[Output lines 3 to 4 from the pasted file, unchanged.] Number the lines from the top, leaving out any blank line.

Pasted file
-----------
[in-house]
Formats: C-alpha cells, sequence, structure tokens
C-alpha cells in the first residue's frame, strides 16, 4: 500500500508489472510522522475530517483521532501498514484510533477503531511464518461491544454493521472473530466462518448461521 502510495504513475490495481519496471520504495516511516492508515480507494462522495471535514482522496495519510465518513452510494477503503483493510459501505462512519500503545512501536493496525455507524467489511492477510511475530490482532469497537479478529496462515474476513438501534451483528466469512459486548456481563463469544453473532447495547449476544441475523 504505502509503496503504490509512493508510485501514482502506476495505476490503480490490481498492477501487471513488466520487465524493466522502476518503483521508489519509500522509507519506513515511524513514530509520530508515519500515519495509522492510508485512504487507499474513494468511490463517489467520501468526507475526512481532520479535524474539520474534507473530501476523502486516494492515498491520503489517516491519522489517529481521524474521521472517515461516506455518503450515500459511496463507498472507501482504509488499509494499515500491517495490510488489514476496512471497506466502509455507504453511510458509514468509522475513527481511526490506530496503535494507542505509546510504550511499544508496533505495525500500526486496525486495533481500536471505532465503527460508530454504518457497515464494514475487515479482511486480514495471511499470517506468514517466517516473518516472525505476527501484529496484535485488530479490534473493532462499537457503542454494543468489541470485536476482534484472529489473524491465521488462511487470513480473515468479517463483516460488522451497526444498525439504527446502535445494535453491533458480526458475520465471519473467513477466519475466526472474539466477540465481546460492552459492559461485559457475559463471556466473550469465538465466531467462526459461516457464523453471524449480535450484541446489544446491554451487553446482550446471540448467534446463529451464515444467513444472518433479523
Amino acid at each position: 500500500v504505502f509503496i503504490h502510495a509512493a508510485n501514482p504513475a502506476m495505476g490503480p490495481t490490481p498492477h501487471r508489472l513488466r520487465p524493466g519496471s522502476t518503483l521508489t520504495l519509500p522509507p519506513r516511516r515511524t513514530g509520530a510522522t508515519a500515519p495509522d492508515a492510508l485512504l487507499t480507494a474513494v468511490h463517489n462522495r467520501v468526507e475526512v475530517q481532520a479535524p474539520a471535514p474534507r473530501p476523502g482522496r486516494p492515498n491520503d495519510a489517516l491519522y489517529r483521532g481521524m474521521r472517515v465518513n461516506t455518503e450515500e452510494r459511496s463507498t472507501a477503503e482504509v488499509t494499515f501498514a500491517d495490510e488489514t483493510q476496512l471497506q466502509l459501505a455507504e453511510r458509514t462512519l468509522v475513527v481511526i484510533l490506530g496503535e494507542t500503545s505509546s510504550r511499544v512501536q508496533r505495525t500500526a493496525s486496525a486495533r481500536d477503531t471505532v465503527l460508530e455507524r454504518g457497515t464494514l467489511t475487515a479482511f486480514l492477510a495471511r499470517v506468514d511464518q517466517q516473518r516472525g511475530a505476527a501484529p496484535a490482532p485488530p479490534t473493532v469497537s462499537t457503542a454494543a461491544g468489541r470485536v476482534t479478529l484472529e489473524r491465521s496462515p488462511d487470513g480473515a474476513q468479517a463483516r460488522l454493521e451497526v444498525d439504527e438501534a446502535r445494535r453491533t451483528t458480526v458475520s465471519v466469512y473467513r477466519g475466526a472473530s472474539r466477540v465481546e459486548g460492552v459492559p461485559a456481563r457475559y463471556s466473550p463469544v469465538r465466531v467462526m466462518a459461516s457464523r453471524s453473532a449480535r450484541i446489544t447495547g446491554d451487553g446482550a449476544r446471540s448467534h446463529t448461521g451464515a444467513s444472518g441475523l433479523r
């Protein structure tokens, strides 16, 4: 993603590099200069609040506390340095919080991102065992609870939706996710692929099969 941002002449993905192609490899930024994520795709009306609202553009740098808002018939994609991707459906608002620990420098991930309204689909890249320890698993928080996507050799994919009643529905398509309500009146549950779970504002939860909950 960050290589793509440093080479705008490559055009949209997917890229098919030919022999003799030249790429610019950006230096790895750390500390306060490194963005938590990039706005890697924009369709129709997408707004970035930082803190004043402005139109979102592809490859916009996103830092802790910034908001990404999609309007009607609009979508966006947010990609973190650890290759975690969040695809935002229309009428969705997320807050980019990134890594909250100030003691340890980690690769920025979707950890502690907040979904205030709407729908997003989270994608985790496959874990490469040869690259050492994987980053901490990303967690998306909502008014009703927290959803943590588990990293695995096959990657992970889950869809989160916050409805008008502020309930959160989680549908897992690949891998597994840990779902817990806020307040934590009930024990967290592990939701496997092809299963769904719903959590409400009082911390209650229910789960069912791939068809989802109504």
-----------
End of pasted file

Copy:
C-alpha cells in the first residue's frame, strides 16, 4: 500500500508489472510522522475530517483521532501498514484510533477503531511464518461491544454493521472473530466462518448461521 502510495504513475490495481519496471520504495516511516492508515480507494462522495471535514482522496495519510465518513452510494477503503483493510459501505462512519500503545512501536493496525455507524467489511492477510511475530490482532469497537479478529496462515474476513438501534451483528466469512459486548456481563463469544453473532447495547449476544441475523 504505502509503496503504490509512493508510485501514482502506476495505476490503480490490481498492477501487471513488466520487465524493466522502476518503483521508489519509500522509507519506513515511524513514530509520530508515519500515519495509522492510508485512504487507499474513494468511490463517489467520501468526507475526512481532520479535524474539520474534507473530501476523502486516494492515498491520503489517516491519522489517529481521524474521521472517515461516506455518503450515500459511496463507498472507501482504509488499509494499515500491517495490510488489514476496512471497506466502509455507504453511510458509514468509522475513527481511526490506530496503535494507542505509546510504550511499544508496533505495525500500526486496525486495533481500536471505532465503527460508530454504518457497515464494514475487515479482511486480514495471511499470517506468514517466517516473518516472525505476527501484529496484535485488530479490534473493532462499537457503542454494543468489541470485536476482534484472529489473524491465521488462511487470513480473515468479517463483516460488522451497526444498525439504527446502535445494535453491533458480526458475520465471519473467513477466519475466526472474539466477540465481546460492552459492559461485559457475559463471556466473550469465538465466531467462526459461516457464523453471524449480535450484541446489544446491554451487553446482550446471540448467534446463529451464515444467513444472518433479523
Amino acid at each position: 500500500v504505502f509503496i503504490h502510495a509512493a508510485n501514482p504513475a502506476m495505476g490503480p490495481t490490481p498492477h501487471r508489472l513488466r520487465p524493466g519496471s522502476t518503483l521508489t520504495l519509500p522509507p519506513r516511516r515511524t513514530g509520530a510522522t508515519a500515519p495509522d492508515a492510508l485512504l487507499t480507494a474513494v468511490h463517489n462522495r467520501v468526507e475526512v475530517q481532520a479535524p474539520a471535514p474534507r473530501p476523502g482522496r486516494p492515498n491520503d495519510a489517516l491519522y489517529r483521532g481521524m474521521r472517515v465518513n461516506t455518503e450515500e452510494r459511496s463507498t472507501a477503503e482504509v488499509t494499515f501498514a500491517d495490510e488489514t483493510q476496512l471497506q466502509l459501505a455507504e453511510r458509514t462512519l468509522v475513527v481511526i484510533l490506530g496503535e494507542t500503545s505509546s510504550r511499544v512501536q508496533r505495525t500500526a493496525s486496525a486495533r481500536d477503531t471505532v465503527l460508530e455507524r454504518g457497515t464494514l467489511t475487515a479482511f486480514l492477510a495471511r499470517v506468514d511464518q517466517q516473518r516472525g511475530a505476527a501484529p496484535a490482532p485488530p479490534t473493532v469497537s462499537t457503542a454494543a461491544g468489541r470485536v476482534t479478529l484472529e489473524r491465521s496462515p488462511d487470513g480473515a474476513q468479517a463483516r460488522l454493521e451497526v444498525d439504527e438501534a446502535r445494535r453491533t451483528t458480526v458475520s465471519v466469512y473467513r477466519g475466526a472473530s472474539r466477540v465481546e459486548g460492552v459492559p461485559a456481563r457475559y463471556s466473550p463469544v469465538r465466531v467462526m466462518a459461516s457464523r453471524s453473532a449480535r450484541i446489544t447495547g446491554d451487553g446482550a449476544r446471540s448467534h446463529t448461521g451464515a444467513s444472518g441475523l433479523r